Simple intro to React and Globalization


A main goal is to have a ready-to-use and simple “guide” that others can use for setting up a React project for translation.  There are many different methods and stacks in the computer world, especially in the javascript world, but the React Intl stack seems the most-used and easiest to use.

Here are the base overview steps:

  • Prepare the project imports.

  • Create the top level wrapper-component which the lower components can use to access the translation strings.

  • Find suitable strings in the code and use one of two different techniques for the lookup (the technique is based whether the target code is JSX or javascript).

  • Use the BabelEdit gui tool to make the translations tags, per-language substitutions, and possibly the “accept” or “track” (especially important when off shore teams are doing the work).

In all, it is not difficult and the code remains readable; in fact, once accustomed, it is barely more work to continue writing the code in a translatable manner.

One caveat not yet resolved is pre-processing the source files to tease-out the strings. The React “extract-messages” script WILL find JSX-style language tags and create file(s) for the ‘defaultMessage’ value, but it will NOT find the javascript equivalent syntax and I ran out of time. In the end, this will help optimize the process by finding ALL translation points (and using the defaultMessage attribute on each allows completely deferring the actual translation step until completely necessary (and for a non-english target).

Prep The Environment

Perform the following two npm installs:

npm install –save-dev @babel/core @babel/cli  babel-plugin-react-intl

npm -s install react-intl


The first one installs a plugin that can/will run through the source files looking for translation inserts. The output is a script of all the “defaultMessage” values which can be a handy way at completely identifying all candidate strings.

The second one is the run-time ‘react-intl’ library.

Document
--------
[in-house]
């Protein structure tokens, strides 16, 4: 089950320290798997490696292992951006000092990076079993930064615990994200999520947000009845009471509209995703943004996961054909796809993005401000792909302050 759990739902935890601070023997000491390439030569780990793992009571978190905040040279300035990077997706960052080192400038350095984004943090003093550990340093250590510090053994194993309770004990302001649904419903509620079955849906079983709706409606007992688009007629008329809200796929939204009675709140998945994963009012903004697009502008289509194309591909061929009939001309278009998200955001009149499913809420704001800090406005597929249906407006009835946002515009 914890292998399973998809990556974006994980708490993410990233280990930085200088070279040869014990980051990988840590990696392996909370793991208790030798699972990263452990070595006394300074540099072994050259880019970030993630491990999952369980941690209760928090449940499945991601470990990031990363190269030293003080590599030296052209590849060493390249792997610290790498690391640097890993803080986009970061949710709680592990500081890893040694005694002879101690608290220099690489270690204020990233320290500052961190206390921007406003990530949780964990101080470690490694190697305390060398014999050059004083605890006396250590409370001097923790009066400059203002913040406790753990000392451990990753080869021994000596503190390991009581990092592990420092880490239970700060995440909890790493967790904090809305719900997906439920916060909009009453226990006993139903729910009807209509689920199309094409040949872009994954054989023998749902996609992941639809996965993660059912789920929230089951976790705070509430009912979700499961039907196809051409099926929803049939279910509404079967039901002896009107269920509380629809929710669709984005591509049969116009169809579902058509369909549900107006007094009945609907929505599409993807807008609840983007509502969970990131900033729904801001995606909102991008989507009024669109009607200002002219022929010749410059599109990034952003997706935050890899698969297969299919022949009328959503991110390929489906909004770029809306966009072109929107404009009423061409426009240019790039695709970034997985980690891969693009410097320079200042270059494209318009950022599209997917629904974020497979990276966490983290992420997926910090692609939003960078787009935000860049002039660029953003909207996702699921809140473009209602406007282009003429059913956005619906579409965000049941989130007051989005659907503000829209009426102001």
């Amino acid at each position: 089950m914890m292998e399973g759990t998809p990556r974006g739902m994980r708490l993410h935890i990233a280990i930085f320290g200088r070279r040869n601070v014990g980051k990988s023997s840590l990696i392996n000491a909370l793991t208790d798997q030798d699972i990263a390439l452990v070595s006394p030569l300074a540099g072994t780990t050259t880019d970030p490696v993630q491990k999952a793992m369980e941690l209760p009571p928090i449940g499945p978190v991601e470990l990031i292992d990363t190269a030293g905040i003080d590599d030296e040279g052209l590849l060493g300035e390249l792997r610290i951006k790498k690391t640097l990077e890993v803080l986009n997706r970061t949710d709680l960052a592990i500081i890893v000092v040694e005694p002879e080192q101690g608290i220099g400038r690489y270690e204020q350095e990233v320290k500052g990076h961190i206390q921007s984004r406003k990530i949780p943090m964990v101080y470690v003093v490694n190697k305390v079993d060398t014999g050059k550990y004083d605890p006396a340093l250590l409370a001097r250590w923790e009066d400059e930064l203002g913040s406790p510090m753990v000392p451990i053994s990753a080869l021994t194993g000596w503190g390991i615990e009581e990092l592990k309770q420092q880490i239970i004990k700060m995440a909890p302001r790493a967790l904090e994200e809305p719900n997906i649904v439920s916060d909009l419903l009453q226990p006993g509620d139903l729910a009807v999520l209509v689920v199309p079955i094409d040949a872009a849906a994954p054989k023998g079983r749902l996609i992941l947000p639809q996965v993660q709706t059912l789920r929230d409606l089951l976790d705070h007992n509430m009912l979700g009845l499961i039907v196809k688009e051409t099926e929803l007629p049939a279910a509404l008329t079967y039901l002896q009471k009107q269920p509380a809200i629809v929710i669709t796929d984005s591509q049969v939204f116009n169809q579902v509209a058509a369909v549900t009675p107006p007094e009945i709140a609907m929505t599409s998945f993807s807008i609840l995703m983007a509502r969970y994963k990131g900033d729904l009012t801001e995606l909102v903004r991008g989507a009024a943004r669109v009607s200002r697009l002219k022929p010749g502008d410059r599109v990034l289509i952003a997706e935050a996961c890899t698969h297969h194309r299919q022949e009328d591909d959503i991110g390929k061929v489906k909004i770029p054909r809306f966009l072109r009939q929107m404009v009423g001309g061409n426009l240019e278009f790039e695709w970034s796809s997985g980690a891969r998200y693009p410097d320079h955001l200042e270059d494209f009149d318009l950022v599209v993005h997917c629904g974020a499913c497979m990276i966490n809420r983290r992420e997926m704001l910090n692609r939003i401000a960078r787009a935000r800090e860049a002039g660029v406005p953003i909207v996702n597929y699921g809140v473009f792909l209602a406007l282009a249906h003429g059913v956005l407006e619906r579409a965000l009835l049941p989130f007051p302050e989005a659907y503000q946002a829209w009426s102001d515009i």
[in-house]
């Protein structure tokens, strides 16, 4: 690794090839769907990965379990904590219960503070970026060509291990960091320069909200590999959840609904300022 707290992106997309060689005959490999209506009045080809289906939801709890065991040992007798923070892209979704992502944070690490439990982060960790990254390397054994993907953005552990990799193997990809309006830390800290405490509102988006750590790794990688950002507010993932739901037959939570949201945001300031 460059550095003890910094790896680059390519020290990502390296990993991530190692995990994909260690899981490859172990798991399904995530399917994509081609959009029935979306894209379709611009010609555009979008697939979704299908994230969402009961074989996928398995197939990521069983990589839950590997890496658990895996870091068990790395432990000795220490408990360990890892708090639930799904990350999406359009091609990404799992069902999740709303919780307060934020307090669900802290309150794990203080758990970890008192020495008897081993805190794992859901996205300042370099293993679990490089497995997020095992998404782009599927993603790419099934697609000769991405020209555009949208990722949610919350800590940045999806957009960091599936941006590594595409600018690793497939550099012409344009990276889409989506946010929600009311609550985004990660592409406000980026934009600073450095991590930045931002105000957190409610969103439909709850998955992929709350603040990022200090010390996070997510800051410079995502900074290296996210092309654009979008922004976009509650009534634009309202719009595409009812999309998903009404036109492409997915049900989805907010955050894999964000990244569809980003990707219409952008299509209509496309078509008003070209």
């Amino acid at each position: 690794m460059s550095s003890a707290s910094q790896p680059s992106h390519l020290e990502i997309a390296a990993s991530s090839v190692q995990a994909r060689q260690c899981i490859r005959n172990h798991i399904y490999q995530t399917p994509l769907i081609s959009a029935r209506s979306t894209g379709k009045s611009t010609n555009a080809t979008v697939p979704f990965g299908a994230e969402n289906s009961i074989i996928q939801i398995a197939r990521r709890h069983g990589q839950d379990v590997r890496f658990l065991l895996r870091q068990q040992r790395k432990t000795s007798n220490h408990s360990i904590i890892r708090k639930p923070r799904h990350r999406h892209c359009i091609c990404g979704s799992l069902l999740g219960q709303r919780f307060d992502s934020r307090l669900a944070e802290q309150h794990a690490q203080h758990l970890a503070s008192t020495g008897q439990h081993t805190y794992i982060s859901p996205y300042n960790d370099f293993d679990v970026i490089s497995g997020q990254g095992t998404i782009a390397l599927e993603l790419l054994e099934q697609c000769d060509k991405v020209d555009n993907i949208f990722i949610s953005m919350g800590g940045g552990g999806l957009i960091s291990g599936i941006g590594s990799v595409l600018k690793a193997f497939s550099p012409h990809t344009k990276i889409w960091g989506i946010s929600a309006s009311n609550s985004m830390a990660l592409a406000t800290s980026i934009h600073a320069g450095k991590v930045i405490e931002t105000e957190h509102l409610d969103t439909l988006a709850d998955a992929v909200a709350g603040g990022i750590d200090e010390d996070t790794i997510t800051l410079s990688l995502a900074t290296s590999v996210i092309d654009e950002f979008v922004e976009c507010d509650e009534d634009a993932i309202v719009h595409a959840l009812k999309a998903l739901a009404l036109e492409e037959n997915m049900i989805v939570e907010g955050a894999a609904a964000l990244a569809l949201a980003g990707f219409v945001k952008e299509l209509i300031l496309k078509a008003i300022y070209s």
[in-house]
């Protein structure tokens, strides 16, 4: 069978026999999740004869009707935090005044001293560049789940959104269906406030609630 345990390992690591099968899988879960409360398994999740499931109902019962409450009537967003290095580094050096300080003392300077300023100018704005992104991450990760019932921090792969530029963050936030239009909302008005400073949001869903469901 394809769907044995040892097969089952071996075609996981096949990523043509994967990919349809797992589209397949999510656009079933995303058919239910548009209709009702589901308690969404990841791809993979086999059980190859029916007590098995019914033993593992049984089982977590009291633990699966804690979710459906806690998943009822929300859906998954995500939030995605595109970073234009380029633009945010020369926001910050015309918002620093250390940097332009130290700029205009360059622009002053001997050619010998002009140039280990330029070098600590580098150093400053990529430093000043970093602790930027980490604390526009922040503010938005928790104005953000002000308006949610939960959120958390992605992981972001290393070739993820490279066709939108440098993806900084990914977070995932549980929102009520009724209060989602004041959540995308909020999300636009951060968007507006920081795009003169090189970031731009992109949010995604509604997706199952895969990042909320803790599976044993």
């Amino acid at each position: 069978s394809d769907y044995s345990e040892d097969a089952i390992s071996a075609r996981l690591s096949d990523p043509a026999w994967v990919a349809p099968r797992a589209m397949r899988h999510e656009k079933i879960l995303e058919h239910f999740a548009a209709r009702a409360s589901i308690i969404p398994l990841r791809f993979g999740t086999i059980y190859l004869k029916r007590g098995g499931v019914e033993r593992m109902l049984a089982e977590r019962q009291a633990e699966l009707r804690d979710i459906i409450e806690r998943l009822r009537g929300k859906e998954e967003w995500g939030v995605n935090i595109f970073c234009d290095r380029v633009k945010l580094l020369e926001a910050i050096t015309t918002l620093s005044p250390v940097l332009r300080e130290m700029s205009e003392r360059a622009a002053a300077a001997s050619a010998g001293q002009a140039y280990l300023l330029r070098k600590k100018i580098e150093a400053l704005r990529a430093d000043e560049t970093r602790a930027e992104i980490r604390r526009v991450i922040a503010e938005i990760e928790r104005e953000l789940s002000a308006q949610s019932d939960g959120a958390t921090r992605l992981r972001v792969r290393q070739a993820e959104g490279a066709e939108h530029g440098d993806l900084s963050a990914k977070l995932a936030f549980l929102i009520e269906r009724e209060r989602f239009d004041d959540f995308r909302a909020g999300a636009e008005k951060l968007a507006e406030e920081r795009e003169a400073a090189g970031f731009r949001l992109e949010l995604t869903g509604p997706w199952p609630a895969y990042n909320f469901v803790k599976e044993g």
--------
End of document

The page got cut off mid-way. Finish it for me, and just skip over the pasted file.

Then visit and install BabelEdit if you wish to use the gui tool for maintaining the json translation files:


Top level wrapper

The overall approach is that the entry-point of the application will load the key translation library code and then load all the translation files that it can find and (if a language hasn’t been translated, at run time it will use the defaultMessage values which is essentially as-if the software hasn’t been translated at all).  It then looks at the browser current language setting and automatically activates the appropriate translation file. Alternatively, some applications will offer the user a ‘Pull Down’ to select their desired language and often will store/remember that in a cookie or local storage location.


The index.js file imports react-intl, then/any existing language files, and then builds a union as follows:

import { IntlProvider } from ‘react-intl’;

import messages_es from ‘./translations/es.json’;

import messages_en from ‘./translations/en.json’;


const messages = {

   es: messages_es,

   en: messages_en,



The translation files are typically stored in the folder “./src/translations” and one per target language domain, two-character lower case letter style by convention.   These can be created by hand (simple json), but the BabelEdit tool greatly helps manage that process.


The last “introductory step” is to determine which language to make active (per browser setting) and then wrap the top level app application in the ‘IntlProvider’, as follows:

const language = navigator.language.split(/[-_]/)[0]; // language without region code


   <IntlProvider locale={language} messages={messages[language]}>